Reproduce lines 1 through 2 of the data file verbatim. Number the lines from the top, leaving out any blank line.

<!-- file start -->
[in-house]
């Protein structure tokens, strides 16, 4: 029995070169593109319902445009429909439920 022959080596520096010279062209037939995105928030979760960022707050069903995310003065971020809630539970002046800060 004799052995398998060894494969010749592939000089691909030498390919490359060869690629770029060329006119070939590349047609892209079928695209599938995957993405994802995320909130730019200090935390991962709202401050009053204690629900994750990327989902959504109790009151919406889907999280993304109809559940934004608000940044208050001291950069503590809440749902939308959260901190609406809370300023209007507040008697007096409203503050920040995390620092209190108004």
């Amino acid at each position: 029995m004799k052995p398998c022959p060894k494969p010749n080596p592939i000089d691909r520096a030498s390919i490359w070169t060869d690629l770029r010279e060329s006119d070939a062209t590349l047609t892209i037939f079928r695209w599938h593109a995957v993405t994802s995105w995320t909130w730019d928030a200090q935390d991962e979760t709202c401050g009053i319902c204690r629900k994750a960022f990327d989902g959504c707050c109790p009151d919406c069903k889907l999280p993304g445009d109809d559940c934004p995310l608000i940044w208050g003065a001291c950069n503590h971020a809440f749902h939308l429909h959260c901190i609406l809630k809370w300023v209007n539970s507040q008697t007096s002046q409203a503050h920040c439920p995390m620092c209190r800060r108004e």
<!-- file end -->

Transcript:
[in-house]
């Protein structure tokens, strides 16, 4: 029995070169593109319902445009429909439920 022959080596520096010279062209037939995105928030979760960022707050069903995310003065971020809630539970002046800060 004799052995398998060894494969010749592939000089691909030498390919490359060869690629770029060329006119070939590349047609892209079928695209599938995957993405994802995320909130730019200090935390991962709202401050009053204690629900994750990327989902959504109790009151919406889907999280993304109809559940934004608000940044208050001291950069503590809440749902939308959260901190609406809370300023209007507040008697007096409203503050920040995390620092209190108004």